German industrial output likely rose slightly in May but export growth probably stalled, narrowing the trade surplus and adding to signs that the economy weakened sharply in the second quarter, Reuters polls showed.

The mid-range forecast of 50 economists polled was for industrial output to rise by 0.4% on the month in May after a decline of 0.8% in April.

Data showed manufacturing orders fell by 0.9% on the month in May—the sixth drop in a row—as domestic demand fell sharply, heightening concerns that Europe’s largest economy may have contracted in the second quarter.

The weak orders figures chimed with other recent economic indicators that have pointed to a slowdown in the German economy after it grew 1.5% on the quarter in the first three months of 2008, its strongest expansion since 1996.

The mid-range forecast in another Reuters poll of economists was for a narrowing in Germany’s trade surplus in May to 16.5 billion euros ($25.90 billion) from 17.7 billion in April.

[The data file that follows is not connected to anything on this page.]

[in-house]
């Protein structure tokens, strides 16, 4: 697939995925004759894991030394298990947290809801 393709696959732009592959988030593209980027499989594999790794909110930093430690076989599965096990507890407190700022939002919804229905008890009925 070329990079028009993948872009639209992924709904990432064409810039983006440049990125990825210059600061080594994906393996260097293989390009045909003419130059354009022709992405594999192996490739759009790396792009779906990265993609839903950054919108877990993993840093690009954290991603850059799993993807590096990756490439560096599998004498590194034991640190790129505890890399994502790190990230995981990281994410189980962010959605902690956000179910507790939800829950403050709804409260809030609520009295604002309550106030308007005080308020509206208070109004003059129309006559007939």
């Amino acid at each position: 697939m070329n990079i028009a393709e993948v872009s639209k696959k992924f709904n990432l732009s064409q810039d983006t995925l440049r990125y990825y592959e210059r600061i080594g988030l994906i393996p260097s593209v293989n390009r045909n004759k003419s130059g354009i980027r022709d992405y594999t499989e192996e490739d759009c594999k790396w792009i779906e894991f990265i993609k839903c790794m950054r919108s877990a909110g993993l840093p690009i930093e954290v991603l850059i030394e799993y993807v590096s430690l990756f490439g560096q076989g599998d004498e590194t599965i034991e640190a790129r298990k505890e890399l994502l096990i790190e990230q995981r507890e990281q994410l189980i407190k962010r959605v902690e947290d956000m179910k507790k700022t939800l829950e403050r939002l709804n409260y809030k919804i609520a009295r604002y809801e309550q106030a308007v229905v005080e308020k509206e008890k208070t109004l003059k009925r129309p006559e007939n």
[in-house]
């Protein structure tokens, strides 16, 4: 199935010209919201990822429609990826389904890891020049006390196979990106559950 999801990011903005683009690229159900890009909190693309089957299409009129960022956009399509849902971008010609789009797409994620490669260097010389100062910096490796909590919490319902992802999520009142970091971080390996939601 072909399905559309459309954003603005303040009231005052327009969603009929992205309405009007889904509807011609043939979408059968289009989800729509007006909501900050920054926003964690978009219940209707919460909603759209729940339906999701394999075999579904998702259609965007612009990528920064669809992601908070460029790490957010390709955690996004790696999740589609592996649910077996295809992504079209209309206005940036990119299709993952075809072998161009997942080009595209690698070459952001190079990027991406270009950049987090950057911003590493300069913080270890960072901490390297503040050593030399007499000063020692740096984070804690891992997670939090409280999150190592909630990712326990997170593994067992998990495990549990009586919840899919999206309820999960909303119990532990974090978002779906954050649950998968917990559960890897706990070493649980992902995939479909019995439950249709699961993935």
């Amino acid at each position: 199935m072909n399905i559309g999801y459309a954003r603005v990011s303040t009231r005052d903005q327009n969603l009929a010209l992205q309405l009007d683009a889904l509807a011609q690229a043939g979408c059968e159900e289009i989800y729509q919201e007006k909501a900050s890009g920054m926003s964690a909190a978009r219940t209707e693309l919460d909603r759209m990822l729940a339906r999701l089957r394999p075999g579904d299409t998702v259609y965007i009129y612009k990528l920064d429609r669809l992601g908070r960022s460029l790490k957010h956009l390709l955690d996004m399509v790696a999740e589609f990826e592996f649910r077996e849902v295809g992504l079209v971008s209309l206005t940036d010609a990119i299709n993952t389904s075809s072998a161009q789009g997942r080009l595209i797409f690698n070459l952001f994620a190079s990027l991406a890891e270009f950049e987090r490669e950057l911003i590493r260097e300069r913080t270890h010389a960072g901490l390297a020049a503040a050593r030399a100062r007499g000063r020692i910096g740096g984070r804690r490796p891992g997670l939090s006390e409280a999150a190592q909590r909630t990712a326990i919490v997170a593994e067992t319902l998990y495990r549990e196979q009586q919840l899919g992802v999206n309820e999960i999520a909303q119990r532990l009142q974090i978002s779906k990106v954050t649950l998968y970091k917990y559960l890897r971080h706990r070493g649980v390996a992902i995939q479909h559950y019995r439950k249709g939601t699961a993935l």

The poll pointed to no change in exports on the month and a 1.4% rise in imports.

Germany has been the world’s largest exporter of goods since 2003 and sold almost one trillion euros worth last year. For years, foreign trade has been a key engine of growth, but a global slowdown now threatens to stall that driver.

Weaker economic conditions have weighed on German business sentiment, which deteriorated in June to its lowest level since December 2005 under the burden of the high oil price.

Germany’s chemicals sector said it expects stiffer headwinds in the second half but nudged up its 2008 revenue forecast, thanks to companies’ ability to pass on higher costs to customers.

“We expect to feel the impact of extremely high commodity and oil prices, the strong euro and the US economic downturn more strongly in the months ahead than we have so far,” Ulrich Lehner, head of the VCI industry association, told reporters. (Reuters)